5th June 2011. World Environment Day. Kaatturaja was all alone in the forest and was trying to axe a teak. Being their own day, the forest and its inhabitants were celebrating. Gentle breeze kissed and stroked all trees, birds and animals. One could sense the mirth of the Nature from the chirping of birds, laughing of leaves, mating calls and other happy cries of animals. The teak sensed the advent of its death and cried for help. Insensible to human beings the cry reached the ears of elephants grazing on a mound nearby.
“Isn’t it an alarming cry of a tree?” the tusker asked the cow elephants.
“True. We shall not allow any human being to trespass our dwelling place this special day,” the other elephants replied.
“Let’s charge then,” the tusker said. Kaatturaja lifted his axe to cut and the elephants rushed to him roaring. Frightened he shot up the tree like a rocket. The elephants stood beneath the tree waiting for his descent. The teak thanked the elephants through its rustling applause. Kaatturaja who has never been timid in his youth, started shivering. It seemed that the tree was talking to him:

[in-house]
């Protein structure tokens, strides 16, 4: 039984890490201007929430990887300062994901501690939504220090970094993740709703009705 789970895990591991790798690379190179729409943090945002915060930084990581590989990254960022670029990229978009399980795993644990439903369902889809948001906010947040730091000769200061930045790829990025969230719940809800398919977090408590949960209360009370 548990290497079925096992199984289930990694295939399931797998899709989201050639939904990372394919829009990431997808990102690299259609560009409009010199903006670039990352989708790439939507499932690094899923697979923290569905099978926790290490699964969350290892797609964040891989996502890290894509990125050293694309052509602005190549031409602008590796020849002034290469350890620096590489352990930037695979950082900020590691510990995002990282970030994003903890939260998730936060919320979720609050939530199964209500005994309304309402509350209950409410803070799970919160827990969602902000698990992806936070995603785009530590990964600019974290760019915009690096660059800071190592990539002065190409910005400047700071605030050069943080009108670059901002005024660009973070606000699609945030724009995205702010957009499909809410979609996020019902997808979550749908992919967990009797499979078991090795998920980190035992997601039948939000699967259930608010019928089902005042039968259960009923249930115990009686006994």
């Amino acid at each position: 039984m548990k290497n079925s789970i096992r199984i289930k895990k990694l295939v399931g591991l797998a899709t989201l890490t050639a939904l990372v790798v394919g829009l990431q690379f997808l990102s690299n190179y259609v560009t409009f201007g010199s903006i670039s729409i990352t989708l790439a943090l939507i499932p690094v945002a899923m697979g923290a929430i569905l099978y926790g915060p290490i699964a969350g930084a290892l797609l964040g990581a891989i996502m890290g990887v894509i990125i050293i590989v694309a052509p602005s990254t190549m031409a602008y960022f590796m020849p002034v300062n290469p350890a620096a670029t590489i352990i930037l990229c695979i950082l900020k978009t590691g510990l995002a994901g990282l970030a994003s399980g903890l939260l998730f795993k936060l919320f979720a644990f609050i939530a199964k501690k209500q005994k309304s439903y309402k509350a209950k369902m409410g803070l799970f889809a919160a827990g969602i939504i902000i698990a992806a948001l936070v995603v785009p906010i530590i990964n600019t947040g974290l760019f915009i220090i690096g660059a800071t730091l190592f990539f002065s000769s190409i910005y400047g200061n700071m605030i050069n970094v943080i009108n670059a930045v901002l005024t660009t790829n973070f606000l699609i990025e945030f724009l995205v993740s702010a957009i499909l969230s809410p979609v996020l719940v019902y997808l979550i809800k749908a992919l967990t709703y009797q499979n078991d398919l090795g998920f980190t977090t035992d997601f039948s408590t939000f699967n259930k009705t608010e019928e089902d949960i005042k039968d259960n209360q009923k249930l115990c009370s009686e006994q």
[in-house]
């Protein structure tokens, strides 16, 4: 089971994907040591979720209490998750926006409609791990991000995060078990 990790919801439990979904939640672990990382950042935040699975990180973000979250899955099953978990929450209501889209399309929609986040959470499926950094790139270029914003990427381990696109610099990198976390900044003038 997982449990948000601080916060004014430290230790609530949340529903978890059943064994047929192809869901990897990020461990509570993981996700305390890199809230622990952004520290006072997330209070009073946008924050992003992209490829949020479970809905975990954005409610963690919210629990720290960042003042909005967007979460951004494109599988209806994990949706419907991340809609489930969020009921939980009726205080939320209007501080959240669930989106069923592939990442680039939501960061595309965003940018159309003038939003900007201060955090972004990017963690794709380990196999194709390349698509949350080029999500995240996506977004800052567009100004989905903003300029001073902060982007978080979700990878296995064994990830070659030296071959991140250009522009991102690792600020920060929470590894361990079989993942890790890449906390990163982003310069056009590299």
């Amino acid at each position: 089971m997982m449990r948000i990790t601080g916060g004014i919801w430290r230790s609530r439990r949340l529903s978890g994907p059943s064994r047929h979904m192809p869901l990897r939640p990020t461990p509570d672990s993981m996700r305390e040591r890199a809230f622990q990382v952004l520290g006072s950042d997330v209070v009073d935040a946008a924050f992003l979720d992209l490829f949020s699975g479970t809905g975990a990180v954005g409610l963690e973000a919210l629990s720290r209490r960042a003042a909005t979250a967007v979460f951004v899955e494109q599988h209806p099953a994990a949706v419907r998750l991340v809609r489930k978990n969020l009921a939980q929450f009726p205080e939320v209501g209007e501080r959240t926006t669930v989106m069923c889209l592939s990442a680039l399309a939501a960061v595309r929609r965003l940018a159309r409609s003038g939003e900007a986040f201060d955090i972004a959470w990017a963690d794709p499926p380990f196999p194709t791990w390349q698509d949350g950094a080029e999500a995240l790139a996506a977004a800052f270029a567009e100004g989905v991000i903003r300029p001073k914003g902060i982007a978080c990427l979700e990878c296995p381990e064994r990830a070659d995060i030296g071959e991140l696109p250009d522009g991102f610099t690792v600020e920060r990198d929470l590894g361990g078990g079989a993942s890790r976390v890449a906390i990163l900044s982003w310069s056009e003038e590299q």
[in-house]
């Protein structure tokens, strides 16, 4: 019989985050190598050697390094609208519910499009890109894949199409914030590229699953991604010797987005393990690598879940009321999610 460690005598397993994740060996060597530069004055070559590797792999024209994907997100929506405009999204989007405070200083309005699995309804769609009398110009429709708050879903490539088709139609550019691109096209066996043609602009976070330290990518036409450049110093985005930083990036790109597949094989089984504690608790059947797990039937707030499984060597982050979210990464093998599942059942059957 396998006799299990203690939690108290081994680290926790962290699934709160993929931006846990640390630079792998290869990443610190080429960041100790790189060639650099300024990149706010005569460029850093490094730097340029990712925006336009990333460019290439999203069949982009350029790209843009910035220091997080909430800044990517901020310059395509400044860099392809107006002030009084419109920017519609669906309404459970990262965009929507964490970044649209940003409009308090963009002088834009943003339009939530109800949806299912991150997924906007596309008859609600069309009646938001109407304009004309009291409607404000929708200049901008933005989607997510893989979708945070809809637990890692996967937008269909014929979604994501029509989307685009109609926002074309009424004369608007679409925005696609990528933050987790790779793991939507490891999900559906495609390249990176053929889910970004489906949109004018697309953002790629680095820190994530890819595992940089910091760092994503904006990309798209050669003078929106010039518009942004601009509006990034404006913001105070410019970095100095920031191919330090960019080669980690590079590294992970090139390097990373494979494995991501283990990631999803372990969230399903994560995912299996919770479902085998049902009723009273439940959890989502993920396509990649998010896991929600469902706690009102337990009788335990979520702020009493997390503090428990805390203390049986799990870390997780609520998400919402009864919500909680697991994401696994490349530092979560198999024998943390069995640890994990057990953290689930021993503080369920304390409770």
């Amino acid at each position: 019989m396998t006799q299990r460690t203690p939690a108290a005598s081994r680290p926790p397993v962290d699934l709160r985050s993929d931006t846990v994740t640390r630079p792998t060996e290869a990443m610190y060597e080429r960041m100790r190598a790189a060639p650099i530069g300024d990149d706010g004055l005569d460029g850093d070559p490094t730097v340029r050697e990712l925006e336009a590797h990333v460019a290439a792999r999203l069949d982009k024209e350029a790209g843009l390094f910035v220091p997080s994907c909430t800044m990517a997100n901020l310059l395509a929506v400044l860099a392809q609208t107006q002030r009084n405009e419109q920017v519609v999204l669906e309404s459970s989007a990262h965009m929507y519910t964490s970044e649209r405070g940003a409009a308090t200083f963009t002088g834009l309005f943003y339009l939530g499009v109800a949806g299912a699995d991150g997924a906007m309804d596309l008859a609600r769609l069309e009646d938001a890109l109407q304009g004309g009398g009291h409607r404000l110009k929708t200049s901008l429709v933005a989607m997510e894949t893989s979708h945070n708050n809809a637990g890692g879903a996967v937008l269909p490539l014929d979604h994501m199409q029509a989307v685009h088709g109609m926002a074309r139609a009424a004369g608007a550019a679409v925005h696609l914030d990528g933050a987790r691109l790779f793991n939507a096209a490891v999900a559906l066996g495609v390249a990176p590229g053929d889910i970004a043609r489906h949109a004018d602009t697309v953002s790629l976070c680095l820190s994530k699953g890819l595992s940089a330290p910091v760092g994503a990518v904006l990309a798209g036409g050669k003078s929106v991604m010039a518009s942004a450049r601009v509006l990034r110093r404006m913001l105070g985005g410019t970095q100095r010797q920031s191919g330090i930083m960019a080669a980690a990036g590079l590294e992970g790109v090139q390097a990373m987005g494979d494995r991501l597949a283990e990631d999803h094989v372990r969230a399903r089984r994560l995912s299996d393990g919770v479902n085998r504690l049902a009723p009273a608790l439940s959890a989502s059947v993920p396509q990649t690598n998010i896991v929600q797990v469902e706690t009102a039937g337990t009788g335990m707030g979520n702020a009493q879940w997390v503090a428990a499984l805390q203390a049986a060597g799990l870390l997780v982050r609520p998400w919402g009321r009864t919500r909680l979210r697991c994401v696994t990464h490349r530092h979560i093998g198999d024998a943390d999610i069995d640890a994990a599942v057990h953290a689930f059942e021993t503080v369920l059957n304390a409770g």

“Dear friend, what harm have I done to you to instigate you to kill me? See how I became your saviour! What harm have this forest and its animals done to you? Haven’t you felled thousands of trees and hunted hundreds of animals? You and your people survive only because of our presence. Who will axe the branch he sits on? If you continue to destroy this forest, how and where will those elephants and other animals live?”
“I am sorry dear tree. Kindly forgive me,” Kaatturaja started weeping with clasped palms. He then spoke in loud voice to the entire forest: “In the name of this forest I promise you all that I will no more trouble you. Please pardon me for the crimes I have done. I will be your friend from this very moment and devote my life for the preservation of this forest.” His voice echoed in the forest and his conversion was welcomed by the entire forest with cheers. The trees swayed and danced. Birds twittered. Animals cried in joy. The elephants standing below went back swinging their trunks in happiness.
With a sigh of relief Kaatturaja climbed down the tree and thanked it once again for saving his life. He went to his house, changed dress and went straight to the magistrate’s office in the nearby town. He got permission to get into the magistrate’s room.
He told the magistrate, “Honourable sir, I am Kaatturaja, the sought out forest thief. I have come to surrender. I would like to do penance for the crimes I have committed. You may arrest me.”
The magistrate gave orders for his arrest. He told him, “It’s a great thing that you have surrendered. You will be jailed now and inquest will be done. You can tell the court whatever you want when the trial comes.”